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Learning to Love Torture

by Bonny Tamres-Moore

“There can be no doubt that torture is illegal. There are no wartime exceptions for torture, nor is there an exception for prisoners or ‘enemy combatants,’ nor is there an exception for ‘enhanced methods,’” lawyer/journalist Scott Horton wrote in Harper’s in 2008. Prohibition of torture is jus cogens (compelling law), a principle of international law based on values so fundamental they cannot be disregarded.

Yet the American public has come to accept the torture of “suspected terrorists.” Polling that Hoover Institution fellow Amy Zegart published last year in Foreign Policy revealed that 41 percent of respondents said torture should be used in the fight against terrorism, with only 34 opposed. The same polling also found that Americans are comfortable with specific torture techniques.

Americans are not alone in supporting torture, although the most current polling I could find (2008) places the U.S. in a category with Indonesia and Egypt—at a significant distance from the democracies of “Old Europe.”


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Public acceptance of torture is based on what I call “the higher morality of torture”—a belief that torture is the tough, but necessary thing we must do for the greater good. This belief is based on the misapprehension that torture is an effective means of eliciting accurate information, which is disputed by an Intelligence Science Board “Educing Information” report to the Defense Department.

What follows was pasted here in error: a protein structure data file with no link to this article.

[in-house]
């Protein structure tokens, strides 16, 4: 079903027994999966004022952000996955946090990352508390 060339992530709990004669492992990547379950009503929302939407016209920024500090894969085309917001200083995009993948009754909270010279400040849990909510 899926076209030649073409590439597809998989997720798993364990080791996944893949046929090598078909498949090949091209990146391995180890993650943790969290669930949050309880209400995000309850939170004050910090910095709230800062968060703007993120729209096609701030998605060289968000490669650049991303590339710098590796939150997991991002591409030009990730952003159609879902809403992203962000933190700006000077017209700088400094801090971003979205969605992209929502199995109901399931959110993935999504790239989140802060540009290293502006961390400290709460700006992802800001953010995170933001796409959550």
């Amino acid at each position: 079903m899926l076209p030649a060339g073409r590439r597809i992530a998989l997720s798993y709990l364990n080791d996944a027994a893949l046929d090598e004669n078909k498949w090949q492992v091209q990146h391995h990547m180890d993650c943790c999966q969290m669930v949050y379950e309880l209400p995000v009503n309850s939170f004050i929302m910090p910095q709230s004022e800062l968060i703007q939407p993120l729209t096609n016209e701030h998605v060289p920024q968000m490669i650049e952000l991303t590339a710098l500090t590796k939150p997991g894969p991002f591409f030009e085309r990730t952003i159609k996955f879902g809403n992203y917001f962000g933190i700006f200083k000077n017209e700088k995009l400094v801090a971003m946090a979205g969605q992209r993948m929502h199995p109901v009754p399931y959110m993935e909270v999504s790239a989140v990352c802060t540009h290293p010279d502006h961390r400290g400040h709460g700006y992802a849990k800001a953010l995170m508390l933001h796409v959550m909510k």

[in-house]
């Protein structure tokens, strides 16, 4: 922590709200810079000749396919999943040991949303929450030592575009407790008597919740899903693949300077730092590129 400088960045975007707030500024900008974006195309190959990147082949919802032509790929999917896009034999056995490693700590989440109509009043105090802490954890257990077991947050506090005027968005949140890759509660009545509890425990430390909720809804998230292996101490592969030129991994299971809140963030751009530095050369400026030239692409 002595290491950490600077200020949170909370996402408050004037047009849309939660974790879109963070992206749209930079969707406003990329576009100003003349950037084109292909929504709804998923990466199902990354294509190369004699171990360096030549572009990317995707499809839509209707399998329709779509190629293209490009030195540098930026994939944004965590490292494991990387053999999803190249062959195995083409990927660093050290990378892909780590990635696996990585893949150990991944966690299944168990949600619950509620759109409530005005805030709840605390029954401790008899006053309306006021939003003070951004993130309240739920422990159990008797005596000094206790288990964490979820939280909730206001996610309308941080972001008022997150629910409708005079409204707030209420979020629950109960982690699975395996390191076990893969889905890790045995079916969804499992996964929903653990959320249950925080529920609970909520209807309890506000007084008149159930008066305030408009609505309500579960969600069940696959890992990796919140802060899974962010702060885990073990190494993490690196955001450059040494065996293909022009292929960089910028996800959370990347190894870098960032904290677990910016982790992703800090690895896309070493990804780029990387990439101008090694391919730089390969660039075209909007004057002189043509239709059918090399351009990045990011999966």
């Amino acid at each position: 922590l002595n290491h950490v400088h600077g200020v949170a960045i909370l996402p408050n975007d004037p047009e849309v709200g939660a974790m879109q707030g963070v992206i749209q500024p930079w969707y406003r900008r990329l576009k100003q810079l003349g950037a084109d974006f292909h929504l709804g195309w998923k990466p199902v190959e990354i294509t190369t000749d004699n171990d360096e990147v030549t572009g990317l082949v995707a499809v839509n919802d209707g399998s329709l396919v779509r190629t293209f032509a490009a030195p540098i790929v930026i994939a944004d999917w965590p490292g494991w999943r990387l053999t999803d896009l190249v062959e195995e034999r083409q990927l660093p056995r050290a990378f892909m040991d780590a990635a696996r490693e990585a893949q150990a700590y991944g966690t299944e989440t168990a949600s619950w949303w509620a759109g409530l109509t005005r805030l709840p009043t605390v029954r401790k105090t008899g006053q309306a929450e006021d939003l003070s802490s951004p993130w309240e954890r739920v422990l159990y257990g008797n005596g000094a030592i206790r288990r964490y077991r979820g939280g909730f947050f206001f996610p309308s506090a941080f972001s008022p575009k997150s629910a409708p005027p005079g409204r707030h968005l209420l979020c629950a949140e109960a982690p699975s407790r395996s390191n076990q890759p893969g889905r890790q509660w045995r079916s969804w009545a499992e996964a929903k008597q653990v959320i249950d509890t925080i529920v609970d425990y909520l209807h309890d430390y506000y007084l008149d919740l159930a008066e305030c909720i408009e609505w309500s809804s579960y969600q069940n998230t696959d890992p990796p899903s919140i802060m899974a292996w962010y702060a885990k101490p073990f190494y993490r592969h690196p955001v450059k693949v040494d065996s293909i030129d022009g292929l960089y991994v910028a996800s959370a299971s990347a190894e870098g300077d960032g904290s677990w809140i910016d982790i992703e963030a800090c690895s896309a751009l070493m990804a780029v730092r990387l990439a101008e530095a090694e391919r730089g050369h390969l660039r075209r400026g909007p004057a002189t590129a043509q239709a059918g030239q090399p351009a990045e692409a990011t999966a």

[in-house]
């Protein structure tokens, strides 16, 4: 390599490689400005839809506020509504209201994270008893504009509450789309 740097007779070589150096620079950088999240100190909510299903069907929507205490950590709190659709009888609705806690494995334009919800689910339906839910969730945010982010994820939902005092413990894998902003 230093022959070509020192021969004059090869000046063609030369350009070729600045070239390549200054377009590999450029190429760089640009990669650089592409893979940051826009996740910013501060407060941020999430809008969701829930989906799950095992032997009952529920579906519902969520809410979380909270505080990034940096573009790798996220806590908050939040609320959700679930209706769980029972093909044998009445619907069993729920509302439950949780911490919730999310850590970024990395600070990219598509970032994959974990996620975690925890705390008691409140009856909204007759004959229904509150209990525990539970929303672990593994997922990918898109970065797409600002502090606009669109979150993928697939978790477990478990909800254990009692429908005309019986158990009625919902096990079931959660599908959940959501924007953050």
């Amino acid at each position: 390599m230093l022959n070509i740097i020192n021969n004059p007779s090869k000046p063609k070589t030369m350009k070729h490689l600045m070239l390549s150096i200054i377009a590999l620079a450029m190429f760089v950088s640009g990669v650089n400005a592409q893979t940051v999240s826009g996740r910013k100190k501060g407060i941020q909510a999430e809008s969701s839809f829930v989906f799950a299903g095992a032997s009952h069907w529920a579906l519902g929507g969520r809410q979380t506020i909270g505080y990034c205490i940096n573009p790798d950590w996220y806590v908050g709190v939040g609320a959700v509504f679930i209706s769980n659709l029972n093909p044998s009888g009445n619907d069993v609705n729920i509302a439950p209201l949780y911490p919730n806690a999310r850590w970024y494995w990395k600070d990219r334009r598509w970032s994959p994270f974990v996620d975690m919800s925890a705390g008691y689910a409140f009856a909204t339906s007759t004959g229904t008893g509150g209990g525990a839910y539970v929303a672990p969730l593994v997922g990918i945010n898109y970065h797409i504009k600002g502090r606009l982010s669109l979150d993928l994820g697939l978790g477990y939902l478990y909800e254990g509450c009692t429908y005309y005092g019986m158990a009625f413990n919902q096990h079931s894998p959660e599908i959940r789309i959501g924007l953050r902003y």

Public approval of torture has continued to rise, even after the election of President Obama. One crucial reason for this: President Obama’s policy of zero accountability and zero meaningful investigation of torture has ceded the public debate to torture defenders and a complicit media. As Senator Patrick Leahy said “you can’t turn the page without reading the page.”

Anti-torture advocate Bonny Tamres-Moore is producing a documentary on torture. Graph by Kevin Kreneck. Sources: Foreign Policy, PEW Research, WorldPublicOpinion.Org, YouGov.

Also in this issue: American Torturers on Trail, But Not in the United States and The Anti-Torture Lobby.

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